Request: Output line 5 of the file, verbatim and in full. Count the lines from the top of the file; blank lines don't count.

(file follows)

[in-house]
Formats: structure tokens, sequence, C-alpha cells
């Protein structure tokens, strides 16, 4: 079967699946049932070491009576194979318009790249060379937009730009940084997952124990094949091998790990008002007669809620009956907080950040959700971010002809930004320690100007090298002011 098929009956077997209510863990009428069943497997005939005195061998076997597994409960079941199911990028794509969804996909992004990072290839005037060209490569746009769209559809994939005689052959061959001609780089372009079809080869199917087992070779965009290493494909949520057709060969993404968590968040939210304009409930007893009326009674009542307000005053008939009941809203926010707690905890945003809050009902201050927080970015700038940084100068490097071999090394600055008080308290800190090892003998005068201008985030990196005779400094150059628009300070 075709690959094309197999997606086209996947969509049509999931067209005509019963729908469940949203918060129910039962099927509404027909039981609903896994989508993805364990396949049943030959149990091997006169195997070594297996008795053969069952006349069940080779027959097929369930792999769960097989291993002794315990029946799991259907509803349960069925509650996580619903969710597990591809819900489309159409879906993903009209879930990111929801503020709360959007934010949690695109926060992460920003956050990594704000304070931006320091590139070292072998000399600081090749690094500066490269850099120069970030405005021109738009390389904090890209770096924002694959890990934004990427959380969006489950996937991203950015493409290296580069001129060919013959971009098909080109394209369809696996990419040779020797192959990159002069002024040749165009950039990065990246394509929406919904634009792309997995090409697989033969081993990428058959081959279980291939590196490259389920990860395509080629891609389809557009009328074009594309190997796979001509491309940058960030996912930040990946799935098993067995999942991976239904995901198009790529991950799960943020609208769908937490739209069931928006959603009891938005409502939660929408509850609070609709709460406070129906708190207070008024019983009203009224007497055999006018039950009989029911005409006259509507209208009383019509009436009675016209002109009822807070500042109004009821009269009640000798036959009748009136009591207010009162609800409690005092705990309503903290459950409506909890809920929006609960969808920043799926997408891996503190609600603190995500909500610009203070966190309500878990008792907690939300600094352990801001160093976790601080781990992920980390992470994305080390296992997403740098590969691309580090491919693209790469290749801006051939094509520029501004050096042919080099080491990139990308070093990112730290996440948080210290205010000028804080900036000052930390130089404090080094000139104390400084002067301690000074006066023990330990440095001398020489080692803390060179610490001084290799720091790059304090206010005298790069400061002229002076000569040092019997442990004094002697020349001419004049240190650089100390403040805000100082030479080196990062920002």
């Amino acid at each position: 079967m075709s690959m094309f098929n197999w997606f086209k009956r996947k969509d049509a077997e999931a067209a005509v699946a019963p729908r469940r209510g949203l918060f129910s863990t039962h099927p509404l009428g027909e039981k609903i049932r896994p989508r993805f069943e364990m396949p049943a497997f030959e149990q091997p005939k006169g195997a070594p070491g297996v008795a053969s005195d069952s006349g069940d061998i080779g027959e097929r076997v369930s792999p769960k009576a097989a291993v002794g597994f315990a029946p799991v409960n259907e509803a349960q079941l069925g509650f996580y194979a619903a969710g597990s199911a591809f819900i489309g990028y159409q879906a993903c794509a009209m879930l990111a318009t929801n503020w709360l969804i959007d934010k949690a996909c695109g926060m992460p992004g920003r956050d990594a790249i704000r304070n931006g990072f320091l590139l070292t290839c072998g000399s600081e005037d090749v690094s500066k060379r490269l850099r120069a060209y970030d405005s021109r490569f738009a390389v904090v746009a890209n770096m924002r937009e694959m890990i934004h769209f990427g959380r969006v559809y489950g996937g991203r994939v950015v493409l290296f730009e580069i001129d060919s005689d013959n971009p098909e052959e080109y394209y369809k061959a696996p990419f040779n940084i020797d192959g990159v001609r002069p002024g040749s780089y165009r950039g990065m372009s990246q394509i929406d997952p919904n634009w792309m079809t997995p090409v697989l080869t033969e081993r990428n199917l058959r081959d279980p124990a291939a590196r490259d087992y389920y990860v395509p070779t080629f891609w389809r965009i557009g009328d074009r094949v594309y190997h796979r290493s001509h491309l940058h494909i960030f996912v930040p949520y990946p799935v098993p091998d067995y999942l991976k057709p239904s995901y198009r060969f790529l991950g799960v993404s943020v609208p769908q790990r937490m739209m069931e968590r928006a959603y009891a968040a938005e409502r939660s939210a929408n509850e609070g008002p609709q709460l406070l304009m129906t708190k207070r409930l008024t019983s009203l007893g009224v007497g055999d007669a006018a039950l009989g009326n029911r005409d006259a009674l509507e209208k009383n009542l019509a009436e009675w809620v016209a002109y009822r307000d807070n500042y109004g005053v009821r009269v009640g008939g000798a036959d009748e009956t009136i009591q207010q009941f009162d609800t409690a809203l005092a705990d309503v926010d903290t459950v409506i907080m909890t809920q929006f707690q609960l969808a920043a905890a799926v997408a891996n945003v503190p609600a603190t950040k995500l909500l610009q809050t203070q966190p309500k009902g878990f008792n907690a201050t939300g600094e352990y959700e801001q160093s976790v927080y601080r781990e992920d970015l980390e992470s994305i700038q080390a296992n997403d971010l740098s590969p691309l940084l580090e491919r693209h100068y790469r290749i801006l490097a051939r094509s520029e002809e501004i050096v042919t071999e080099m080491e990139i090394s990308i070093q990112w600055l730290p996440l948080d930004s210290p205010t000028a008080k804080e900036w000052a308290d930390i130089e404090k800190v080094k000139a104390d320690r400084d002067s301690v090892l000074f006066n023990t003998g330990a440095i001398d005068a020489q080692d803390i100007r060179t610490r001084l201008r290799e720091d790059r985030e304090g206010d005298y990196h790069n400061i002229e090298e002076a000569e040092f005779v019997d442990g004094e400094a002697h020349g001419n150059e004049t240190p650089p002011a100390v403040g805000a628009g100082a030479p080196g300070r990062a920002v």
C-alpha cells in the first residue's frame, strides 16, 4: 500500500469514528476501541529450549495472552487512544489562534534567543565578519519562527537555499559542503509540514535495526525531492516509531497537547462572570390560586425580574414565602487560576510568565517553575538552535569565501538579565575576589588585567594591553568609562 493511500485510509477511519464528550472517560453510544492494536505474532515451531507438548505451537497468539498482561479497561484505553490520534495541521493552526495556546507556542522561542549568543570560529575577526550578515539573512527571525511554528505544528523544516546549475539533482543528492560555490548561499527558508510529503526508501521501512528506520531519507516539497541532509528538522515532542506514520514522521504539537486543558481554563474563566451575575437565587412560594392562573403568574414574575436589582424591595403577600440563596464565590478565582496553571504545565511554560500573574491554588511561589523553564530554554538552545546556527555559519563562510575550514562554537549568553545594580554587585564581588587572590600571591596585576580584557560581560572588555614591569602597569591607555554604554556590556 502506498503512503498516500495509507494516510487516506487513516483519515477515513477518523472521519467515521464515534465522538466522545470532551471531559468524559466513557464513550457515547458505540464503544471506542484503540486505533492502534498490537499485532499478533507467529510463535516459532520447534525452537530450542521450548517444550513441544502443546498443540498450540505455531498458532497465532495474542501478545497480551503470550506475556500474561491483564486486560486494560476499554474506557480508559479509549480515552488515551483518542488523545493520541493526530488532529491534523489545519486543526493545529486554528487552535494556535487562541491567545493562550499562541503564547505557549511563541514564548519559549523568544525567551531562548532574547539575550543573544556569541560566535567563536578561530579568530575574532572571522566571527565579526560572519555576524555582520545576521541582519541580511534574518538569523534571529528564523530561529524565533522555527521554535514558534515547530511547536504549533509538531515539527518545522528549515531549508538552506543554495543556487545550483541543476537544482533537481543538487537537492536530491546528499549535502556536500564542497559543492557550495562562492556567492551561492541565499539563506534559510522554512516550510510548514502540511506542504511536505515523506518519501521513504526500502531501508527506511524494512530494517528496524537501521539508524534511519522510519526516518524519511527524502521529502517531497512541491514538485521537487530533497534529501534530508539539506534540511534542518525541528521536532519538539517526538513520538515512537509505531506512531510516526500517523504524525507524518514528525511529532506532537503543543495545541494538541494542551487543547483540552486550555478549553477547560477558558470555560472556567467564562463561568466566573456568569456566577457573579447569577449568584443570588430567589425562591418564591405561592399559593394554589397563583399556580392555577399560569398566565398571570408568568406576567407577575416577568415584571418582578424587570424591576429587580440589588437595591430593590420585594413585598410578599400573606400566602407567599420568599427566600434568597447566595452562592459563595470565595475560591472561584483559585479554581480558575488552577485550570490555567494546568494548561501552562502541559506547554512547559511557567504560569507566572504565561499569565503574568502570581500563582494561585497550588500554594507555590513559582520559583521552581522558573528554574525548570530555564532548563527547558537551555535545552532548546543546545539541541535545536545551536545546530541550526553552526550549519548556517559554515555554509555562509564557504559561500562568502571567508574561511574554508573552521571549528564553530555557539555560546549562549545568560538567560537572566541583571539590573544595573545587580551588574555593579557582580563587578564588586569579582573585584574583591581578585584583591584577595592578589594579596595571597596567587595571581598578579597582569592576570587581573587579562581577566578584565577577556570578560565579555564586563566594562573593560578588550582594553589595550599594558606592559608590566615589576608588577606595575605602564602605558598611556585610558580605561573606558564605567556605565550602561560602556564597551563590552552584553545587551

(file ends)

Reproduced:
C-alpha cells in the first residue's frame, strides 16, 4: 500500500469514528476501541529450549495472552487512544489562534534567543565578519519562527537555499559542503509540514535495526525531492516509531497537547462572570390560586425580574414565602487560576510568565517553575538552535569565501538579565575576589588585567594591553568609562 493511500485510509477511519464528550472517560453510544492494536505474532515451531507438548505451537497468539498482561479497561484505553490520534495541521493552526495556546507556542522561542549568543570560529575577526550578515539573512527571525511554528505544528523544516546549475539533482543528492560555490548561499527558508510529503526508501521501512528506520531519507516539497541532509528538522515532542506514520514522521504539537486543558481554563474563566451575575437565587412560594392562573403568574414574575436589582424591595403577600440563596464565590478565582496553571504545565511554560500573574491554588511561589523553564530554554538552545546556527555559519563562510575550514562554537549568553545594580554587585564581588587572590600571591596585576580584557560581560572588555614591569602597569591607555554604554556590556 502506498503512503498516500495509507494516510487516506487513516483519515477515513477518523472521519467515521464515534465522538466522545470532551471531559468524559466513557464513550457515547458505540464503544471506542484503540486505533492502534498490537499485532499478533507467529510463535516459532520447534525452537530450542521450548517444550513441544502443546498443540498450540505455531498458532497465532495474542501478545497480551503470550506475556500474561491483564486486560486494560476499554474506557480508559479509549480515552488515551483518542488523545493520541493526530488532529491534523489545519486543526493545529486554528487552535494556535487562541491567545493562550499562541503564547505557549511563541514564548519559549523568544525567551531562548532574547539575550543573544556569541560566535567563536578561530579568530575574532572571522566571527565579526560572519555576524555582520545576521541582519541580511534574518538569523534571529528564523530561529524565533522555527521554535514558534515547530511547536504549533509538531515539527518545522528549515531549508538552506543554495543556487545550483541543476537544482533537481543538487537537492536530491546528499549535502556536500564542497559543492557550495562562492556567492551561492541565499539563506534559510522554512516550510510548514502540511506542504511536505515523506518519501521513504526500502531501508527506511524494512530494517528496524537501521539508524534511519522510519526516518524519511527524502521529502517531497512541491514538485521537487530533497534529501534530508539539506534540511534542518525541528521536532519538539517526538513520538515512537509505531506512531510516526500517523504524525507524518514528525511529532506532537503543543495545541494538541494542551487543547483540552486550555478549553477547560477558558470555560472556567467564562463561568466566573456568569456566577457573579447569577449568584443570588430567589425562591418564591405561592399559593394554589397563583399556580392555577399560569398566565398571570408568568406576567407577575416577568415584571418582578424587570424591576429587580440589588437595591430593590420585594413585598410578599400573606400566602407567599420568599427566600434568597447566595452562592459563595470565595475560591472561584483559585479554581480558575488552577485550570490555567494546568494548561501552562502541559506547554512547559511557567504560569507566572504565561499569565503574568502570581500563582494561585497550588500554594507555590513559582520559583521552581522558573528554574525548570530555564532548563527547558537551555535545552532548546543546545539541541535545536545551536545546530541550526553552526550549519548556517559554515555554509555562509564557504559561500562568502571567508574561511574554508573552521571549528564553530555557539555560546549562549545568560538567560537572566541583571539590573544595573545587580551588574555593579557582580563587578564588586569579582573585584574583591581578585584583591584577595592578589594579596595571597596567587595571581598578579597582569592576570587581573587579562581577566578584565577577556570578560565579555564586563566594562573593560578588550582594553589595550599594558606592559608590566615589576608588577606595575605602564602605558598611556585610558580605561573606558564605567556605565550602561560602556564597551563590552552584553545587551